Locals come from in and around Libourne to shop, snack and enjoy the market atmosphere. You’ll spy every French woman with a straw market bag, likely a baguette – or two – sticking out of it along with their grocery shopping. And of course, you can purchase your own French straw market bag from a couple of vendors selling them as a souvenir to bring home.
10:30AM | Cruise on the Dordogne River
After shopping to your heart’s delight, make your way to the quayside for a 2-hour cruise along the Dordogne. Available through the Tourisme Libournais tourism office, this cruise aboard Yacht de Bordeaux is brand new as of July 2020.
Departing from the quais of Libourne, guests are offered a canelé or a macarons de Saint-Émilion – both local specialties of the Gironde – and a glass of wine to enjoy onboard. With a glass of wine in hand, you can sit back and relax as you cruise past the châteaux and vineyards of Fronsac situated along the Dordogne.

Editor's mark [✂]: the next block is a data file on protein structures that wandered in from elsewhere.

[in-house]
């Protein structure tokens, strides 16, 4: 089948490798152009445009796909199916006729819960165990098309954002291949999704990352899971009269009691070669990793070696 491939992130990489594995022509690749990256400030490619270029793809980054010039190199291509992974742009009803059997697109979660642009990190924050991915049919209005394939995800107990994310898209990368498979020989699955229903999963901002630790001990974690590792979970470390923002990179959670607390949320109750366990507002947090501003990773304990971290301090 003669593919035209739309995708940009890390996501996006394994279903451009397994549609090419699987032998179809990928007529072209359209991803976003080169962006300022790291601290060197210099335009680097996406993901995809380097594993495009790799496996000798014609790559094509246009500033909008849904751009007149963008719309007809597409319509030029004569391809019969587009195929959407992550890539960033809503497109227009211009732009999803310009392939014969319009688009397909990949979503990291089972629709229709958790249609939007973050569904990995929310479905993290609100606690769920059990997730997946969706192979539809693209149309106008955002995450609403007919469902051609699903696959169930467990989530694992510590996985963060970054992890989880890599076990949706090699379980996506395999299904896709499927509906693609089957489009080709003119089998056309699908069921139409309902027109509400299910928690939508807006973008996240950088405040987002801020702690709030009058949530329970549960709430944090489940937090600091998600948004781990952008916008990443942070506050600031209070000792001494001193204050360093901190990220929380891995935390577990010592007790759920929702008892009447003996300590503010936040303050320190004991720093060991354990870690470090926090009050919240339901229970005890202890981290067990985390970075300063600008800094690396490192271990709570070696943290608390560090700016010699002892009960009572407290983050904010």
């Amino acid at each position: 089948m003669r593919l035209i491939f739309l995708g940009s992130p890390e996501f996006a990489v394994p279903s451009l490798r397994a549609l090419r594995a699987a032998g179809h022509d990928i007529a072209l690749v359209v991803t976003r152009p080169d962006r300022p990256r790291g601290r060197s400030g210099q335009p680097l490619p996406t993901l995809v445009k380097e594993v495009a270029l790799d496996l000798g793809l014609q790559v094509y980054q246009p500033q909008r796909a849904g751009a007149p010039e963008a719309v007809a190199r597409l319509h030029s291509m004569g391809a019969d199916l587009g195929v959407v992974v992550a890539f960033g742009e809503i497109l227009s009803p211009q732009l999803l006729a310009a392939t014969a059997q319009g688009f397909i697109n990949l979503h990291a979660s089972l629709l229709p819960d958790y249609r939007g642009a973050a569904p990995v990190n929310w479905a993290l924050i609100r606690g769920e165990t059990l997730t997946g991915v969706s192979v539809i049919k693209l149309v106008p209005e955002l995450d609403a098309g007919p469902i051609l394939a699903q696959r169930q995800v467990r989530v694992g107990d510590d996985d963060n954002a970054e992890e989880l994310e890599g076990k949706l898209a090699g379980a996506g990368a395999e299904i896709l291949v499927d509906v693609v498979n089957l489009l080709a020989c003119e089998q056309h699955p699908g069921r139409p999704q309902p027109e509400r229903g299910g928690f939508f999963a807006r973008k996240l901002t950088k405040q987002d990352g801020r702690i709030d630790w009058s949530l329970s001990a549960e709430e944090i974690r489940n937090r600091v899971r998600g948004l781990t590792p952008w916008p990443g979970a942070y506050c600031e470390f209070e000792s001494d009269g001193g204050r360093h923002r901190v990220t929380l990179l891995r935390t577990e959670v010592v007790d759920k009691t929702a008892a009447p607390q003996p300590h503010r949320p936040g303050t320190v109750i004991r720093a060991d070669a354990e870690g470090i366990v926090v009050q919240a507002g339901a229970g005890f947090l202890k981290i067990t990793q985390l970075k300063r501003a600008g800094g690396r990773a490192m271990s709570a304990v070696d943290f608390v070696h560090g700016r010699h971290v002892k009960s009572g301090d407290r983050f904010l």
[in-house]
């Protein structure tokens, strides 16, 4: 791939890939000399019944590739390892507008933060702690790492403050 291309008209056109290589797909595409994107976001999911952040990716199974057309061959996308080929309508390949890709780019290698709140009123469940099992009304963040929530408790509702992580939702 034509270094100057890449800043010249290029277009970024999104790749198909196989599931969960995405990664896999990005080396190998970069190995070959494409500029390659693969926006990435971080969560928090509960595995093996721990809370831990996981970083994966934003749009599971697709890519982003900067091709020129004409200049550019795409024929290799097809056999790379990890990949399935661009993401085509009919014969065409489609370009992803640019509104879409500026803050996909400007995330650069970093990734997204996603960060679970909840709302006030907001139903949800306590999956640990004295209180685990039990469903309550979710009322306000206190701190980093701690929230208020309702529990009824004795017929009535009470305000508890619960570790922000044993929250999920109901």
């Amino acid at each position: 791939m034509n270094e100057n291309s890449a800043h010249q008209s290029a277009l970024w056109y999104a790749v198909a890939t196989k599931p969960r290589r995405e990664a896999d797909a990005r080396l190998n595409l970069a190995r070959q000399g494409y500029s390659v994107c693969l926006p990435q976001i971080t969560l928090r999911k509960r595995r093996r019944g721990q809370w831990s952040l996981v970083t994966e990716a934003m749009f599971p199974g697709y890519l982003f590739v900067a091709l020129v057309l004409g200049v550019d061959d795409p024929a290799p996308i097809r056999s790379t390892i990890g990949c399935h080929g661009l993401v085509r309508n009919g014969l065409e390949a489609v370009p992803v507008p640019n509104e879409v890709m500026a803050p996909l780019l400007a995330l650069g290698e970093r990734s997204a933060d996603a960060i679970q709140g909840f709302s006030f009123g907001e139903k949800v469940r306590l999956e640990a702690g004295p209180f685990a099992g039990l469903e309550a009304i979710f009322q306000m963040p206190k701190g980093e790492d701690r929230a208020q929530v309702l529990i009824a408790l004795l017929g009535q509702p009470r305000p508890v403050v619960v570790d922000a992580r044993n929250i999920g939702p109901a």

The boat cruises down the Dordogne River to Château de Vayres, one of the most prestigious castles in the Nouvelle Aquitaine region. Dominating the Dordogne River, Château de Vayres was built in the 11th century to protect the city of Bordeaux. Though nothing remains of the original fortress, it was rebuilt under the order of King Eward II of England as a fortress. After being badly damaged in the Hundred Years War, then inherited by Henry IV, it was finally restored in the 18th century style by Jacques-Joseph de Gourgue, Bishop of Bazas.
It’s still owned and occupied by the Gourgue family today, but was classified as a historical monument in 2001. Magnificent French gardens were designed by landscape architect Louis-Ferdinand Duprat in 1938. Visible from the river are the gardens of Château de Vayres, and the cruise briefly stops to admire the sort of Versailles of the Nouvelle Aquitaine and tell guests a bit about the château.
Unfortunately, there’s not a dock (at least for now – it’s in future plans) that visitors can disembark to visit Château de Vayres. But you can do that easily from Libourne later in the afternoon.
Cruising back to Libourne, take in the sights of the bastide town like the iconic stone bridge of Libourne dating from 1820 and the two towers rising from the Porte du Grande Port. This important gate to the walled town of Libourne is the oldest on the confluence, dating from 1324 to 1330.